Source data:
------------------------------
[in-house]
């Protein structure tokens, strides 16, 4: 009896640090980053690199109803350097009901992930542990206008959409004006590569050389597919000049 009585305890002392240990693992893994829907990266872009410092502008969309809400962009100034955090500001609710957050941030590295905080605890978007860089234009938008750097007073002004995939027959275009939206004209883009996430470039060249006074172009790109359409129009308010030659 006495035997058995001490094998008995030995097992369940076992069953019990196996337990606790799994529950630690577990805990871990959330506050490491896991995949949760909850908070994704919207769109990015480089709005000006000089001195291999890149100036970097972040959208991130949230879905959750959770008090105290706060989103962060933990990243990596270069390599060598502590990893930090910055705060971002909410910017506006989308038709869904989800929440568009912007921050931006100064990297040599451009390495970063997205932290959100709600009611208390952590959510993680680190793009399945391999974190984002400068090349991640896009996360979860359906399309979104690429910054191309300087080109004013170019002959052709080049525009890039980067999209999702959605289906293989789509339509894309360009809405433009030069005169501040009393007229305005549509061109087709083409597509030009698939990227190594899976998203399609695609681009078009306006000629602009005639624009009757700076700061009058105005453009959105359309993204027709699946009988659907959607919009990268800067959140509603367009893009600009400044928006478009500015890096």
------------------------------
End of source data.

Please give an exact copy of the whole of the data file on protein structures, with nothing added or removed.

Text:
[in-house]
């Protein structure tokens, strides 16, 4: 009896640090980053690199109803350097009901992930542990206008959409004006590569050389597919000049 009585305890002392240990693992893994829907990266872009410092502008969309809400962009100034955090500001609710957050941030590295905080605890978007860089234009938008750097007073002004995939027959275009939206004209883009996430470039060249006074172009790109359409129009308010030659 006495035997058995001490094998008995030995097992369940076992069953019990196996337990606790799994529950630690577990805990871990959330506050490491896991995949949760909850908070994704919207769109990015480089709005000006000089001195291999890149100036970097972040959208991130949230879905959750959770008090105290706060989103962060933990990243990596270069390599060598502590990893930090910055705060971002909410910017506006989308038709869904989800929440568009912007921050931006100064990297040599451009390495970063997205932290959100709600009611208390952590959510993680680190793009399945391999974190984002400068090349991640896009996360979860359906399309979104690429910054191309300087080109004013170019002959052709080049525009890039980067999209999702959605289906293989789509339509894309360009809405433009030069005169501040009393007229305005549509061109087709083409597509030009698939990227190594899976998203399609695609681009078009306006000629602009005639624009009757700076700061009058105005453009959105359309993204027709699946009988659907959607919009990268800067959140509603367009893009600009400044928006478009500015890096």